2. Vaseline has a propensity to clog pores and trap oils + dirt, so while it cannot treat yeast or fungal growth, it can encourage the growth of bacteria. Vs. Breathable balm Snout Soother has numerous anti-fungal and antibacterial qualities.

3. Vaseline does not cure dry dog noses. Vs. Snout Soother heals dry dog noses every doggone day!.

4. Vaseline is dangerous to consume and can result in diarrhea, vomiting, and even lipoid pneumonia. Vs. Snout Soother is 100% safe to ingest. The natural components are just as healthy for your dog’s internal organs!

5. Vaseline simply seals in any already-existing moisture on your dog’s nose, not adding any additional moisture. Vs. Snout Soother was created specifically to seal in moisture while also adding moisture.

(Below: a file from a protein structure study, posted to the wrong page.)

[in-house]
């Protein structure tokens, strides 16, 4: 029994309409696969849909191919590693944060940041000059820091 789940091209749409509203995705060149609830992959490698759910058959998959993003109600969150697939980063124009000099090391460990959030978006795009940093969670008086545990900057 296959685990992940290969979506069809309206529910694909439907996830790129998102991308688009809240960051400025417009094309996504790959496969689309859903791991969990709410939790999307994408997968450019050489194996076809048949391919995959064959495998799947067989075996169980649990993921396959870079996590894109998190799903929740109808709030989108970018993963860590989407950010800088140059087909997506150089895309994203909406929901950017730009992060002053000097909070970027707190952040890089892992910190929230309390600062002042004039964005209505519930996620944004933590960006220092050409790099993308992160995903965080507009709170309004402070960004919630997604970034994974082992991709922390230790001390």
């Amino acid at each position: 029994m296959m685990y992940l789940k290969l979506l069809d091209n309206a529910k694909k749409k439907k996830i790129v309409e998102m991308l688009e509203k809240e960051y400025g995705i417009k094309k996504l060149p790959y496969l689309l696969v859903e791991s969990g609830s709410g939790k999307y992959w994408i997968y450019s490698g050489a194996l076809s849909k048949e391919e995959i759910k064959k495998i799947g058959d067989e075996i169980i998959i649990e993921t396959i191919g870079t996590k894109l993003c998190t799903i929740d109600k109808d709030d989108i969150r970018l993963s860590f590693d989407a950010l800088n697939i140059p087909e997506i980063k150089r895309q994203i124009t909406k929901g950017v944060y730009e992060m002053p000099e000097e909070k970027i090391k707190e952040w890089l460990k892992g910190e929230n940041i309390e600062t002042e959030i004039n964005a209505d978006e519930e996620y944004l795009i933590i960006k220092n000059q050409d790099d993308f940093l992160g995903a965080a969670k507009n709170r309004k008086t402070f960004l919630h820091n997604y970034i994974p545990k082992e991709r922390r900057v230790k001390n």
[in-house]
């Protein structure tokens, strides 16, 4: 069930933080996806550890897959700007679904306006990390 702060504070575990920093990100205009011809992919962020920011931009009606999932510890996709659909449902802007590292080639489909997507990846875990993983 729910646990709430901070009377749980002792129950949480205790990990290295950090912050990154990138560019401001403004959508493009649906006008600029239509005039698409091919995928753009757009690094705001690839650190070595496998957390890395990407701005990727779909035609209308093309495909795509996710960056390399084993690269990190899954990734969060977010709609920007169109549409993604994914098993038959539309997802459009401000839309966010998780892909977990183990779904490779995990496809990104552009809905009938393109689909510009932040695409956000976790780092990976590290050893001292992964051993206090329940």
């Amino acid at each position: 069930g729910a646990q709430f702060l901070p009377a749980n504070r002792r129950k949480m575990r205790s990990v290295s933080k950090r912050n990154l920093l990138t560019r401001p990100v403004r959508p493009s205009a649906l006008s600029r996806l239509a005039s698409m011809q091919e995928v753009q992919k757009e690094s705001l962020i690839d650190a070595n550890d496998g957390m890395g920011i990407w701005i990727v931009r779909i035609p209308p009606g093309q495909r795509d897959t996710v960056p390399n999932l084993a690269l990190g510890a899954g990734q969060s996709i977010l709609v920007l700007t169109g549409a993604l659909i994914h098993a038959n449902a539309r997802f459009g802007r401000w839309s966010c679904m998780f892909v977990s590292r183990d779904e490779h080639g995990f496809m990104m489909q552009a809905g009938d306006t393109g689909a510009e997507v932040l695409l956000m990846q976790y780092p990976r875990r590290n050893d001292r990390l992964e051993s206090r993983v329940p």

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Tips for using Vaseline on your dog’s cracked and dry paws

Vaseline should be applied with a little caution because it can be messy and your dog might be tempted to lick it off. When using Vaseline to treat your dog’s paws, remember to:

Remember: A little Vaseline goes a long way and only apply a thin layer of it. Avoid glopping on Vaseline when coating your dog’s paw pads because your dog might track it all over your house.

Advice: To prevent slips and falls, make sure to clean up any paw prints or spills on wood floors as Vaseline can make them slippery.

If you don’t want your dog to track Vaseline all over your floors, think about applying the Vaseline outside. If you’re applying it in bad weather before going outside, stay close to the door and go for your walk as soon as you’re finished.